The programme’s conductor did his best to persuade him to perform this act, but his attempts failed and the programme was brought to an end, to the disappointment of the audience.


Wild scenes at Hakeem’s meeting
There was an unexpected turn at a meeting summoned by Minister and Sri Lanka Muslim Congress (SLMC) leader Rauff Hakeem at Moosali in Mannar to discuss the latest gazette notification about the declaration of conservation areas around the Wilpattu wildlife reserve.

It was announced that officials from the Presidential Secretariat, the Environment Ministry and the Wildlife Department would also be present to discuss the issue.
All Wanni district MPs and provincial council members too were supposed to be there.
The participants were taken by surprise when they found only Minister Hakeem turned up.

The Wanni district’s All Ceylon Muslim Congress Parliamentarian M.H.M. Nawavi visited the meeting venue and found that none of the officials, MPs or provincial council members was present.
Mr Nawavi said he found that Mr Hakeem was explaining about his party and political issues while ignoring the controversy over the gazette notification.
A heated argument followed and the meeting abruptly ended, with the bodyguards intervening to disperse the agitated crowd.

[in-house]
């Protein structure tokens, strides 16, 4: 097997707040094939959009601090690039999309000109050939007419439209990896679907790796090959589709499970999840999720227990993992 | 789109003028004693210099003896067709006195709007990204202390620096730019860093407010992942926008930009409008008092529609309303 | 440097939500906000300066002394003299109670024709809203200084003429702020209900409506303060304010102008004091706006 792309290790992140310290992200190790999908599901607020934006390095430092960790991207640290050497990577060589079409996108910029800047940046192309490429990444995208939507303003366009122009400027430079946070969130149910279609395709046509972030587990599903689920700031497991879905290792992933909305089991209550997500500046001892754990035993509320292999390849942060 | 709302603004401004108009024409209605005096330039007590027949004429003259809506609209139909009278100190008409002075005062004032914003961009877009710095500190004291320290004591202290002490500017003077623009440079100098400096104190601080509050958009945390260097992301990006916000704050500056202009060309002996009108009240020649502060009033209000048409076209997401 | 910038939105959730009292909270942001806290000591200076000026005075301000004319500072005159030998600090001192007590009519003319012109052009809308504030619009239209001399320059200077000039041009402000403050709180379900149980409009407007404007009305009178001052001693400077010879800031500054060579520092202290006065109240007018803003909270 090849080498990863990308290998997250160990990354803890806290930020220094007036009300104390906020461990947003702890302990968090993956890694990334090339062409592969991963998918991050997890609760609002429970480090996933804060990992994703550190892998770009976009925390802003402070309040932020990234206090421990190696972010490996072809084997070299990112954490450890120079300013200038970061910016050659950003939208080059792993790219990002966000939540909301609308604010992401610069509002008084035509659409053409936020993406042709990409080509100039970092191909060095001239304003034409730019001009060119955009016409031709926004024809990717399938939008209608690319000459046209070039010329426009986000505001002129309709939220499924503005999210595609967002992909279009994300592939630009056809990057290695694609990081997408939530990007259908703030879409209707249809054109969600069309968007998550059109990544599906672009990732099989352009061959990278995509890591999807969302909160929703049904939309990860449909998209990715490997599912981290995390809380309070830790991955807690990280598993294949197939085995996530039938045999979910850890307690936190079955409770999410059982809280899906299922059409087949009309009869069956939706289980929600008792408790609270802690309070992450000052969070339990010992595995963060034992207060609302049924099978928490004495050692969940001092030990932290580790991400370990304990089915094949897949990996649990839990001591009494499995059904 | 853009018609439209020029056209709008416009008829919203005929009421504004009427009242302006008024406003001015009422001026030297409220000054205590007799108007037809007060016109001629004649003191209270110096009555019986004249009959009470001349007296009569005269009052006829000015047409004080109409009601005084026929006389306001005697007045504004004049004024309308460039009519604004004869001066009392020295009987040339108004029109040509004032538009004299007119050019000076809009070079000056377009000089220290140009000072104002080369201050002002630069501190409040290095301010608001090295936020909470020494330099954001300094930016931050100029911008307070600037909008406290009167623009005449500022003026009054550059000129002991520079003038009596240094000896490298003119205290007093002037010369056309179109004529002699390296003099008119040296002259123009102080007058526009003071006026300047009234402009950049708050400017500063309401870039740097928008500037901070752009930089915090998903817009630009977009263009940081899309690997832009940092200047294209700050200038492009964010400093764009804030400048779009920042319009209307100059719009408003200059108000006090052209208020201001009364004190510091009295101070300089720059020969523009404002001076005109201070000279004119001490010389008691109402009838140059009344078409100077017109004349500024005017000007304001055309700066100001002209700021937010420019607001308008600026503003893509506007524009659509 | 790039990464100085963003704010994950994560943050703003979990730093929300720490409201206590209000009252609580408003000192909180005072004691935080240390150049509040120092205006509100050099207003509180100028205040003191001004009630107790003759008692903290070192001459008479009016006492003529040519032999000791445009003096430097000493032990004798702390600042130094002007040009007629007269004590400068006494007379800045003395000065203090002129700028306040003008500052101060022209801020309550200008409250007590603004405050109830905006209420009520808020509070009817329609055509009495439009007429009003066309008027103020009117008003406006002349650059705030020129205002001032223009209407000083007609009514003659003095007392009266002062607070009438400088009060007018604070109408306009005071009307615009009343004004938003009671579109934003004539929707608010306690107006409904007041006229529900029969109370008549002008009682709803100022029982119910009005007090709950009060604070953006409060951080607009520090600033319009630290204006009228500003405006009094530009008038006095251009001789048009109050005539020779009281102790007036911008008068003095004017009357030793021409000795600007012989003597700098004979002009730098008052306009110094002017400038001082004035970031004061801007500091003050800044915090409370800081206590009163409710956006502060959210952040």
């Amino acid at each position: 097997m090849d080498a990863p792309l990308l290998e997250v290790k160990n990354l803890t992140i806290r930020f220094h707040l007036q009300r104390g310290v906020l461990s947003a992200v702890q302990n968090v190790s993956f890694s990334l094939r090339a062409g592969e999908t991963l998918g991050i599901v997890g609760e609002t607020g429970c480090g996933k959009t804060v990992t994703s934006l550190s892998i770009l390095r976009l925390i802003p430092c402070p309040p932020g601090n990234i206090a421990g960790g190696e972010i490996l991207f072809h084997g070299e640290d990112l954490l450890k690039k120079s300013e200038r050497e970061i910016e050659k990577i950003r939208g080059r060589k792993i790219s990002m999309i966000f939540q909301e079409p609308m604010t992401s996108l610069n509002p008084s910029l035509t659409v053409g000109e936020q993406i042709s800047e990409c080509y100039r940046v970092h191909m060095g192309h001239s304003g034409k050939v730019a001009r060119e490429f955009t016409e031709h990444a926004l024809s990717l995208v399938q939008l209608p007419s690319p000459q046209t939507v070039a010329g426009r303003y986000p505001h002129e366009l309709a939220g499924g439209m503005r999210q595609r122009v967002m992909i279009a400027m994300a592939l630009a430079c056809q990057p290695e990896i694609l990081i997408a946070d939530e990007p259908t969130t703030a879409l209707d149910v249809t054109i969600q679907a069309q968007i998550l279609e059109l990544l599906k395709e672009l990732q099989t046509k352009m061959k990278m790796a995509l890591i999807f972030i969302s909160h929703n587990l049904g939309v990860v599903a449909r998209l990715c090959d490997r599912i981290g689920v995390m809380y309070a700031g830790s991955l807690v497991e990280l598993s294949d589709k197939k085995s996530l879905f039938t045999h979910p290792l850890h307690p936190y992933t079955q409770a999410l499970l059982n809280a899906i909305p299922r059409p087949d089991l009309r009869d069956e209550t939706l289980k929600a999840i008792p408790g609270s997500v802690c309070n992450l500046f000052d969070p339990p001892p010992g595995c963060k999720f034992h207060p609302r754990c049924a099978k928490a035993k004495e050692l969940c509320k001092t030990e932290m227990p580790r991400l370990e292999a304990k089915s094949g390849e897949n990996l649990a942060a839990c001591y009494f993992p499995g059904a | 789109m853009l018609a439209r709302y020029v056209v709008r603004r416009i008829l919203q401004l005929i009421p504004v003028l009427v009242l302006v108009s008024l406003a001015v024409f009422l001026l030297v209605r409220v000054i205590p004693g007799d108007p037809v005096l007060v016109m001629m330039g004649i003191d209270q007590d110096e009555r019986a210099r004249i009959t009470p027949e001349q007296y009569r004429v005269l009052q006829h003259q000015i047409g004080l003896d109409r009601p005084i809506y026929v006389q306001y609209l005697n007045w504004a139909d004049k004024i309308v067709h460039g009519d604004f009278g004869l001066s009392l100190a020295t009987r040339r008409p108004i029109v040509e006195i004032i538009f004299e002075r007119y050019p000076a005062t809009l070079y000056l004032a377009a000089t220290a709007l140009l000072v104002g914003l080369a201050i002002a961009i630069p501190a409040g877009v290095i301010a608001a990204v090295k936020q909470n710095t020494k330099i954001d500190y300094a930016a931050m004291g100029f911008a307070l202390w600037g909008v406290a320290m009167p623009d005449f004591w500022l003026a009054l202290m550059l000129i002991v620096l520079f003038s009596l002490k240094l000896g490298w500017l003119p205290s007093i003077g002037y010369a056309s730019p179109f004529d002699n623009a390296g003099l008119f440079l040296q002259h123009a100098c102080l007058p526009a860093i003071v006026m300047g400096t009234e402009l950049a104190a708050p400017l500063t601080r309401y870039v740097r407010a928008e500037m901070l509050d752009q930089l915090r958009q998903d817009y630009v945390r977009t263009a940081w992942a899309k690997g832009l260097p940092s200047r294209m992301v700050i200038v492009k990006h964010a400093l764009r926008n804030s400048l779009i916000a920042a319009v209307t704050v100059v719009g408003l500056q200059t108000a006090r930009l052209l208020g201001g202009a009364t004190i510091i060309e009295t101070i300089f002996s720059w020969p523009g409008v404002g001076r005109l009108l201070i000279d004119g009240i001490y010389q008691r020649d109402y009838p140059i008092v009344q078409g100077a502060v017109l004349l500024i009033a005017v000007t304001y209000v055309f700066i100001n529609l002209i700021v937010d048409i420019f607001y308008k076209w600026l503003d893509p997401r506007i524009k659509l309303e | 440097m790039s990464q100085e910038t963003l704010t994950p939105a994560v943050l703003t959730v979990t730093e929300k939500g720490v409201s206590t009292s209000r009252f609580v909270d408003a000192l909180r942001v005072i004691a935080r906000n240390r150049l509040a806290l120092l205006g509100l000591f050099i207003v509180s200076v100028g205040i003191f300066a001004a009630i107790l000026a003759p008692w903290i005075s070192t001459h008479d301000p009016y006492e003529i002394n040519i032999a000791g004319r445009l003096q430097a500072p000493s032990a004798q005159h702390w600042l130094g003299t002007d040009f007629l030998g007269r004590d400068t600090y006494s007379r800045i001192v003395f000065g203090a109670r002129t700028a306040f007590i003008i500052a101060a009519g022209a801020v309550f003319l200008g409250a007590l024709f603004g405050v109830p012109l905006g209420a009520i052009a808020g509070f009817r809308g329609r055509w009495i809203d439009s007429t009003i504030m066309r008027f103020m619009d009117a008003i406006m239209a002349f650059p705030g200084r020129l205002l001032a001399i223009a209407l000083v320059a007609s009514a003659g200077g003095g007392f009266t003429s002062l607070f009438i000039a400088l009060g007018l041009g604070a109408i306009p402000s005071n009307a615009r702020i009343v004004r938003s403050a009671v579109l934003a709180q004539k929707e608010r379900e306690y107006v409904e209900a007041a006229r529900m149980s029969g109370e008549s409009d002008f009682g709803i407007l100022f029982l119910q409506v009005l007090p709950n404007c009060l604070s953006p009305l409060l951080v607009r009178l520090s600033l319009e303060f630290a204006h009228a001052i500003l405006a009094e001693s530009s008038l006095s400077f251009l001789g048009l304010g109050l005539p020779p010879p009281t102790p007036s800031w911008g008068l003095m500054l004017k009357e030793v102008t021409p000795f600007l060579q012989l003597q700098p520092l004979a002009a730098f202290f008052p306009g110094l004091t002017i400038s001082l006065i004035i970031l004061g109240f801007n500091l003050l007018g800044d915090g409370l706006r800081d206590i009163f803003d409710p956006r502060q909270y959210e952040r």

Where have  all the political youth gone?
With the economy still in bad shape and thousands of graduates unemployed, questions are being asked whether our youth are losing interest in political issues.
The questions arose because of the poor turnout at the memorial lecture held this week in Colombo to mark the death anniversary of the Federal Party’s founder leader S.J.V. Chelvanayakam.
The event attracted only around 50 persons including the organisers.  Some of them were representatives of foreign embassies and some senior citizens from Wellawatta area. There were few or no young people in the audience, except the media personnel and the security staff provided for Opposition leader R. Sampanthan.